Preparing to Meet Lhotse
How do you train to make the first ski descent of the world’s fourth highest mountain? American ski mountaineer Hilaree Nelson knows. Tackle even tougher conditions first.
Hilaree Nelson and partner Jim Morrison’s quest to be the first to ski from the summit of Lhotse is chronicled in the 2019 film The North Face Presents: Lhotse, directed by Dutch Simpson and Nick Kalisz. The film not only tells the story of their ground-breaking descent of the 8,516-metre (27,940 ft) mountain, it also follows Nelson and Morrison as they prepare for the expedition, including a memorable trip in April 2018 to the Sierra Nevadas.
Skiing in sketchy conditions wasn’t necessarily the goal for that trip, but Mother Nature had other ideas. “We had a tick list of steep descents for the Sierras,” says Nelson, “but, just before we arrived, there was this crazy rain event, followed by a drop in temperature that froze the mountains solid right to the top.” Nelson and Morrison were forced to change their plans on the fly. Bypassing some of the couloirs they had hoped to tackle, they spent the week climbing higher, descending on “ripple ice crust” in conditions Nelson recalls as “death-defying.”
“It was the best training for Lhotse we could have had,” she says. (Christian Pondella’s shot of Nelson and Morrison climbing a ridge during their Sierra adventure is featured on the cover of this magazine, and is the Festival’s 2020 signature image.) “My biggest take-away from that Sierra trip,” Nelson says, “was my kit. I was using the skis and boots that I had intended to take to Lhotse, and I discovered they didn’t work in steep icy conditions. That was a huge learning in terms of getting ready.”
Strangely enough, the surface conditions during Nelson and Morrison’s historic Lhotse descent on September 30, 2018 weren’t as tricky as they had been in the Sierras. Nelson is quick to point out she’s not saying the expedition was easy – merely getting to the top of Lhotse, part of the Everest massif, is daunting. It involved weeks of climbing, setting ropes, acclimatization, and establishing high altitude camps – including traversing the Khumbu Icefall and enduring perilous avalanche conditions en route to Camp Two. “We worked incredibly hard...It was a joint effort,” she emphasizes. “The support of our Sherpa team was key – and we couldn’t have done it without them.”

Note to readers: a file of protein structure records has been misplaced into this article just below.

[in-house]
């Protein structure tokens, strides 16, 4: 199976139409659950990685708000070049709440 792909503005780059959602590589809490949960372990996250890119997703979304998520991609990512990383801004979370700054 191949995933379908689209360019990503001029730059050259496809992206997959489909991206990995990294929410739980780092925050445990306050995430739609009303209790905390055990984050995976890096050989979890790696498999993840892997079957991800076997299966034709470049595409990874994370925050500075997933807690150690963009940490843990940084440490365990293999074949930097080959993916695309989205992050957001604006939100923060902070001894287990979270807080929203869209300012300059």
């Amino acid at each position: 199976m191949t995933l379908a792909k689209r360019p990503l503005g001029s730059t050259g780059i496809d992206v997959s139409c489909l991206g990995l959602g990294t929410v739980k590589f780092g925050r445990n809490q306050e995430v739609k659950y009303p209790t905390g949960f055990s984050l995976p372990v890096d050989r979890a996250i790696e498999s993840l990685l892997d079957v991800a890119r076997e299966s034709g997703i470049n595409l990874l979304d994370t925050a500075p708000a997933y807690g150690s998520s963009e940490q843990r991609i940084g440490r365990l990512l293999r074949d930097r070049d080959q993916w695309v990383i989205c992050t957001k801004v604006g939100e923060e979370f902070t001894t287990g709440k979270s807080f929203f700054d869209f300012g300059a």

Nelson describes their descent from the Lhotse summit as “not as scary as some of what we had encountered in the Sierras.” She adds, “The hardest part was the Lhotse couloir, which is so narrow, and there are sections of the face where obviously if you fall, you’re going to go for the whole big ride. At the top, the snow conditions were different with each turn – crust and ice – so that training in the Sierras
helped a bunch."
“The biggest thing I recall from when I got to the bottom was thinking ‘that was fun’. I had just skied Lhotse and it was fun! You put your skis on, and you ski 7,000 feet in this perfect line. I was exhausted and coughing, but I was also smiling and laughing and feeling ‘we did it’. There was an incredible sense of relief, and a little bit of that sadness you get when you complete a passion project.”
Since Lhotse, Nelson and Morrison have journeyed to Mount Vinson, the highest mountain in Antarctica, and more recently – with the pandemic curtailing travel – she has been pursuing adventures closer to home. “I took my kids up two 14ers [mountains over 14,000 feet] in Colorado this summer,” Nelson says. “I’ve always looked so far and wide to do big things, but in reality, it’s all here. We’ve been making the most of what we’ve got right in our backyard.”
This article is from the 2020/21 Banff Centre Mountain Film Festival World Tour Magazine. Flip through the pages of the online magazine here.